Comments of the delegates of the All Africa Conference of Churches, Caritas Europa's Migration Commission, the Churches' Commission for Migrants in Europe, the Middle East Council of Churches and the World Council of Churches to the Global Forum on Migration and Development. Brussels, 9 July 2007

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"When an alien lives with you in your land you shall not ill-treat him. The alien living with you must be treated as a native-born. Love him as yourself for you were aliens in the land of Egypt."
Leviticus 19, 33-34

Our organisations represent churches from Africa, Europe and the Middle East and globally - Anglican, Orthodox, Protestant and Roman Catholic - as well as Christian agencies particularly concerned with migrants and refugees and the issue of development. Based on the narrative of the Bible - a narrative of migration - we are deeply committed to the dignity of the human person, the concept of global solidarity and the promotion of a society welcoming strangers and respecting their rights. Being part of the global fellowship of churches, which is internationally active in promoting worldwide justice, we are particularly well acquainted with the links between development and migration.


  • as it signals an end to overall restrictive migration policies in the North, which have proven to be unrealistic and unworkable and therefore lead to suffering of those migrating and anxiety in receiving countries, replacing them by a debate on positive impact of migration;
  • because it acknowledges the need to have a truly global dialogue on migration and development, between countries of immigration, of transit and emigration, which goes beyond national or regional fora;
  • because it creates a platform for dialogue between states and non-state actors, thus acknowledging the important input of non-state actors in developing coherence and synergy on migration and development.


  • start by acknowledging that migrants are not simply providers of manpower, but human individuals with dreams, hopes, a cultural heritage, friends and families and last not least inalienable dignity and rights;
  • provide a space for further developing a coherent and binding body of international rights of migrants, based on ratification and effective transposition of key human rights instruments on migration, including ILO Conventions as well as the UN Convention on The Rights of All Migrant Workers and the member of their families alongside with practical cooperation;
  • carefully consider that different forms of transfers for development have different genesis and different purposes: while remittances are by definition privately owned, official development assistance (ODA) is an obligation of states. While remittances will in a first instance be of benefit to migrants and their families, ODA support will as a priority need to address the needs of the poorest of the poor, - often those who are not in a position to migrate- acknowledge the specific motivation and potential of diverse groups: refugees/ internally displaced persons and other uprooted people, labour migrants, persons migrating to join their family and develop targeted policies according to this diversity. This would include recognising their particular potential and vulnerability;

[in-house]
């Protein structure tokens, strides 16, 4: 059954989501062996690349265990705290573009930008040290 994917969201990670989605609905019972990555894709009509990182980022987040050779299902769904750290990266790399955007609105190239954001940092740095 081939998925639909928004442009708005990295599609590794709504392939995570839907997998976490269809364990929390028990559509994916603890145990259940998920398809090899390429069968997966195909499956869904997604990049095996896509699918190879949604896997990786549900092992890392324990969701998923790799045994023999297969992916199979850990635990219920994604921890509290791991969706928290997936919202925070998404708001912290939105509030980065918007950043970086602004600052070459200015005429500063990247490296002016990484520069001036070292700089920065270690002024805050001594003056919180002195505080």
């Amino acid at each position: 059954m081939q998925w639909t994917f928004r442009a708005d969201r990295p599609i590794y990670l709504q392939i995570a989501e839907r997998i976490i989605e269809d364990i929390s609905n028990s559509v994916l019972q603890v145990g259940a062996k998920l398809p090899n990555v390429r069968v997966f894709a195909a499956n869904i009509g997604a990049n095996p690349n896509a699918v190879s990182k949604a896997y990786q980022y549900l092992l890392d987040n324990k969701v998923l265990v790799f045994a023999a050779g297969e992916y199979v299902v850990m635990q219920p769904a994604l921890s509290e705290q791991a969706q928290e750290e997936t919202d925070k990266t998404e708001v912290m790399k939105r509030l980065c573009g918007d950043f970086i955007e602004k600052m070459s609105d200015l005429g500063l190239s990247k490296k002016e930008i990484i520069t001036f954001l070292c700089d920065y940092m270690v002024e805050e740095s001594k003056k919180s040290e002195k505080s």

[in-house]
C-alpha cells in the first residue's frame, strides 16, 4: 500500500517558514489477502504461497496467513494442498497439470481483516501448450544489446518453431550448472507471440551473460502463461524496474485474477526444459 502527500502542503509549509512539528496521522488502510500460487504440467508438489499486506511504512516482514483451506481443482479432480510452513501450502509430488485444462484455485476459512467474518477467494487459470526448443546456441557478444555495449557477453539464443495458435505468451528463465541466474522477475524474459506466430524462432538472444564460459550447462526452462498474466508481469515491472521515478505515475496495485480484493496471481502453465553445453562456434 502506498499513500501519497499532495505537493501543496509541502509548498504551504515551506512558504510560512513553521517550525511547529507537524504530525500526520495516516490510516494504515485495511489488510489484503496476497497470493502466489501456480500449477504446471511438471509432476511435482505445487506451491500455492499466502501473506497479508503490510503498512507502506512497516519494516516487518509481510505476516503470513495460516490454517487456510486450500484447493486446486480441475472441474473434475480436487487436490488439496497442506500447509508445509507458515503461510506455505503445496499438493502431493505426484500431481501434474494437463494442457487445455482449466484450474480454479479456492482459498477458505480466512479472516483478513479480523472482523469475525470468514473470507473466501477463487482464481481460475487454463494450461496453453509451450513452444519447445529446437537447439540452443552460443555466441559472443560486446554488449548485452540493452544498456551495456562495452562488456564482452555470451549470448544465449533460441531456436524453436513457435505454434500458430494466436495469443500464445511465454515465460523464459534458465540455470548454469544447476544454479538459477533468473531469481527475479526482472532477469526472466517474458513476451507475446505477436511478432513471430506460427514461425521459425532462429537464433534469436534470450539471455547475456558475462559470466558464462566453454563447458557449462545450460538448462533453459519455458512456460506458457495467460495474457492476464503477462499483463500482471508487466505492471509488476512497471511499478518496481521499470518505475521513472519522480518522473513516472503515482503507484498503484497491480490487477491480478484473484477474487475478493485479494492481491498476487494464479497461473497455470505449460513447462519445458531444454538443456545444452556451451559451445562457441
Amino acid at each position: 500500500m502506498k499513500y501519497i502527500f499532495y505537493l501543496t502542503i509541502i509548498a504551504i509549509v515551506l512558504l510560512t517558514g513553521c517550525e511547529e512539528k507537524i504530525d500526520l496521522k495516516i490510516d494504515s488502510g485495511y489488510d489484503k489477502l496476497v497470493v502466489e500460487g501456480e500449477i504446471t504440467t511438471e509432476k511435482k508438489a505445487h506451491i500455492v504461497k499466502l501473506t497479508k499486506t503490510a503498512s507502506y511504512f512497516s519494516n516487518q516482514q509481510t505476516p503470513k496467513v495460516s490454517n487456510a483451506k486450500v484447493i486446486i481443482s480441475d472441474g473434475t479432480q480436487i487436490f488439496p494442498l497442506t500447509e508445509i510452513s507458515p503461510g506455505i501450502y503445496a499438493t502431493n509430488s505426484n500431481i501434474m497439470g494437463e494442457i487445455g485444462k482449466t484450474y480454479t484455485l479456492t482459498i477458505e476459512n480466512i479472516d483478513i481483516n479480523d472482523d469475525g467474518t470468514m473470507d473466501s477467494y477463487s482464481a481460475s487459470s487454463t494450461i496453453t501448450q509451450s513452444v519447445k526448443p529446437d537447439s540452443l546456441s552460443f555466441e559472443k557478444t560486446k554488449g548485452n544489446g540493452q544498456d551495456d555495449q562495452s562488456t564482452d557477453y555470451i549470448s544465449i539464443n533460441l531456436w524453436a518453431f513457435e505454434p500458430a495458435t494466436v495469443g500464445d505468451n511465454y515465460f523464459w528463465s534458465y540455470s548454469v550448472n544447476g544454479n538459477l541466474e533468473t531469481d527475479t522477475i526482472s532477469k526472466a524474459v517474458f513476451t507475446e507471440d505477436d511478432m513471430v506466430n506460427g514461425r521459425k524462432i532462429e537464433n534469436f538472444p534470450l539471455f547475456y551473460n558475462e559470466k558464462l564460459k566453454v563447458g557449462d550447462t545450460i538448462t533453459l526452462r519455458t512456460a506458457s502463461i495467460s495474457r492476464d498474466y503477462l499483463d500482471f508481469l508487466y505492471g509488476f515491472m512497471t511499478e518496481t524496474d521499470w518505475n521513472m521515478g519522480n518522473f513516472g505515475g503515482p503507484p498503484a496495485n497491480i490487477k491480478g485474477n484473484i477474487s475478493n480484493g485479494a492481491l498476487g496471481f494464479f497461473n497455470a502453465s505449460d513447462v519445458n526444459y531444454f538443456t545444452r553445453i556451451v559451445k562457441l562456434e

• foster initiatives which explore and encourage measures for synergies between migration and development policies, e.g. flexible visa regimes with multi-entry permits for circular migration, matching grants for remittances;
  • recognize that only a situation of security and stability for migrants and their families in countries of origin and migration (e.g. secure residence status, right to property, safety respect for their physical and psychological integrity), will enable migrants to develop full potential as actors of development;
  • take up the input from the Civil Society day and incorporate it into its conclusions.


  • need to elaborate a fuller process of preparation of governmental and civil society actors towards the forum, e.g. by the holding of joint regional fora of government and civil society before the global forum;
  • need to look at a system of global governance on migration which respects rights of migrants, interests and policies of countries of immigration and emigration;
  • need to look at policy coherence with other areas with considerable impact on migration and development, e.g. trade relations, agricultural policies, arms exports;
  • have to provide evidence on gender specificities of the development impact of migration, e.g. the question if remittances of women migrants have a specific development impact and if they can be particularly supported in their development related activities;
  • need to strengthen the role of the diaspora and migrant communities in shaping policies on migration and not only on development.

The statement has been developed as result of the debates in and between the All Africa Conference of Churches, Caritas Europa's Migration Commission, the Churches Commission for Migrants in Europe, the Middle East Council of Churches and the World Council of Churches. It however has due to time constraints not undergone the full approval procedure of the different networks and therefore is formally endorsed by their respective delegates at the Global Forum´s Civil Society dialogue.